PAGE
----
Ref. WGR Chapter 9, Section 9.3, Hashes


a hash is an abstract data type

corned beef hash

(image credit: Jeffrey W, CC-BY )

Hash is also known as...

Setting and Getting Hash Values

states = Hash.new

states["CA"] = "California"
states["MA"] = "Massachusetts"
states["NY"] = "New York"

states["MA"].reverse #=> "sttesuhcassaM"

Hash literals

a Hash can be defined literally (inline) with braces e.g.

states = {
           "CA" => "California",
           "MA" => "Massachusetts",
           "NY" => "New York"

states["MA"] #=> "Massachusetts"

The little => arrow is called a hash rocket.

Remember, strings are not symbols!

states = {:MA => "Massachusets"}
states["MA"] #=> nil
states[:MA]  #=> "Massachusets"

This is such an annoying problem that Rails invented a new version of Hash named HashWithIndifferentAccess that converts string keys into symbol keys.

(HashWithIndifferentAccess is such an annoying name that many people call it Mash instead.)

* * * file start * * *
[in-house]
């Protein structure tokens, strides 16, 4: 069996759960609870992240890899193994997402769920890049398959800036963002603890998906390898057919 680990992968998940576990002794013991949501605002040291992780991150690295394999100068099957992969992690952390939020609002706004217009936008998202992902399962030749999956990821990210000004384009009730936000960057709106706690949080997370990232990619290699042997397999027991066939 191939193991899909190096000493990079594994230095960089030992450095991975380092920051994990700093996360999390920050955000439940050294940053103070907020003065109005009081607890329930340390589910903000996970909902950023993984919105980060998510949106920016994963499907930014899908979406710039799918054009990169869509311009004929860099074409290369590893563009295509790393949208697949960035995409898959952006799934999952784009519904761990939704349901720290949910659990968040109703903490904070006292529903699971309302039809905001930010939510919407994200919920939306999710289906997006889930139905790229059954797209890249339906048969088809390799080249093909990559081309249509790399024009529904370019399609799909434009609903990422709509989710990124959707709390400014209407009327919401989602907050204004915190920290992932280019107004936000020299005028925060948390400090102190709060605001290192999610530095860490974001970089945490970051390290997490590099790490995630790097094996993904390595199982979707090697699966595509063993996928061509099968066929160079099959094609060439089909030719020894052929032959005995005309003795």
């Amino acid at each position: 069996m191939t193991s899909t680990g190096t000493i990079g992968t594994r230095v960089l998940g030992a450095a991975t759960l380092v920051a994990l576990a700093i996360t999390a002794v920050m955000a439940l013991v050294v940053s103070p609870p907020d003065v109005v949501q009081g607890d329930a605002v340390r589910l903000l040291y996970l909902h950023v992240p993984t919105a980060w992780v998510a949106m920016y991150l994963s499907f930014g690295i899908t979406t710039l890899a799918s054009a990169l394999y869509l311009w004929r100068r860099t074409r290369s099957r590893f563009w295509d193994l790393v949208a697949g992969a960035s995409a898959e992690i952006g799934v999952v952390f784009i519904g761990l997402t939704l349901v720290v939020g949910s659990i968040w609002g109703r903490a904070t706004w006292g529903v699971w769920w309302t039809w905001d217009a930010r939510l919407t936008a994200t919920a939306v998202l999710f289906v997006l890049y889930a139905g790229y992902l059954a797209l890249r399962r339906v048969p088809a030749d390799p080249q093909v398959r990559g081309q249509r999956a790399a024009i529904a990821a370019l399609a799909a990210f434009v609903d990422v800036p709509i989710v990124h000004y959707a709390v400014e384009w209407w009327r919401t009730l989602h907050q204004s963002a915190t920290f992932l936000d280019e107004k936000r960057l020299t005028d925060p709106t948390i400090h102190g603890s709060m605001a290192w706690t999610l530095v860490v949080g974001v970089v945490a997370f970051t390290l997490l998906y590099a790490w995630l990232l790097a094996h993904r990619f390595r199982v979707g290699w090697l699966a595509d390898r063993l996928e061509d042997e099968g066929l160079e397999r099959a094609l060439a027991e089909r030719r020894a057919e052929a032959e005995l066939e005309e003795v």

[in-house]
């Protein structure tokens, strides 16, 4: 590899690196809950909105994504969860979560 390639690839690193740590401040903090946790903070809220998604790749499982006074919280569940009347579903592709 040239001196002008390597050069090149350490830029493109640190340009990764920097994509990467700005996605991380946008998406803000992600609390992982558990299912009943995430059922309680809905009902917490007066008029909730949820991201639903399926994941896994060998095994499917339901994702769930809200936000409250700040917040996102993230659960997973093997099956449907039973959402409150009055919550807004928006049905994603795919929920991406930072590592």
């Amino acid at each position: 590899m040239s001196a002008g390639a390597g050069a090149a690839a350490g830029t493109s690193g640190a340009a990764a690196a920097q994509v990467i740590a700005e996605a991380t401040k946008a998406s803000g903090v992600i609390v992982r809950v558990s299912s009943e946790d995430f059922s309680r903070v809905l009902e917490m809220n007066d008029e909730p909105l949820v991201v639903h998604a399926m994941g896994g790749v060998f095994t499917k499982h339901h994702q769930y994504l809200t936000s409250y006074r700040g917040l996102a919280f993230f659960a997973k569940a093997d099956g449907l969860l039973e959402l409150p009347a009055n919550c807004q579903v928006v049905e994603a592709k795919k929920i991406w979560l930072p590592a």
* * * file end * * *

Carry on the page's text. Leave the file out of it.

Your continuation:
Hash Literals with Symbol Keys

Ruby 1.8 or 1.9:

{:foo => "bar", :baz => "baf"}

Ruby 1.9 only:

{foo: "bar", baz: "baf"}

Hash arguments

When passing a hash to a method,

the braces are optional...

...**if** you're calling a method

...**and** the hash is the final argument

invite({:name => "Alice", :age => 18})

invite :name => "Alice", :age => 18

This is called "the default hash" (which is a silly name for it).

hash parameters plus hash literals => named parameters

These are all equivalent:

User.new({:name => "Alex", :email => "alex@stinky.com"})

User.new(:name => "Alex", :email => "alex@stinky.com")

User.new :name => "Alex", :email => "alex@stinky.com"

User.new name: "Alex", email: "alex@stinky.com"

User.new email:"alex@stinky.com", name:"Alex"

...so passing a hash literal kinda sorta almost looks like named parameters.

(Ruby 2.0 will support proper named parameters, using the same calling syntax.)

Hash methods

merge to combine two hashes

Here's a handy trick:

class Hash
  alias_method :<<, :merge!
  alias_method :+, :merge

{foo: 1} << {bar: 2}
=> {:foo=>1, :bar=>2}   # destructive

{foo: 1} + {bar: 2}
=> {:foo=>1, :bar=>2}   # constructive

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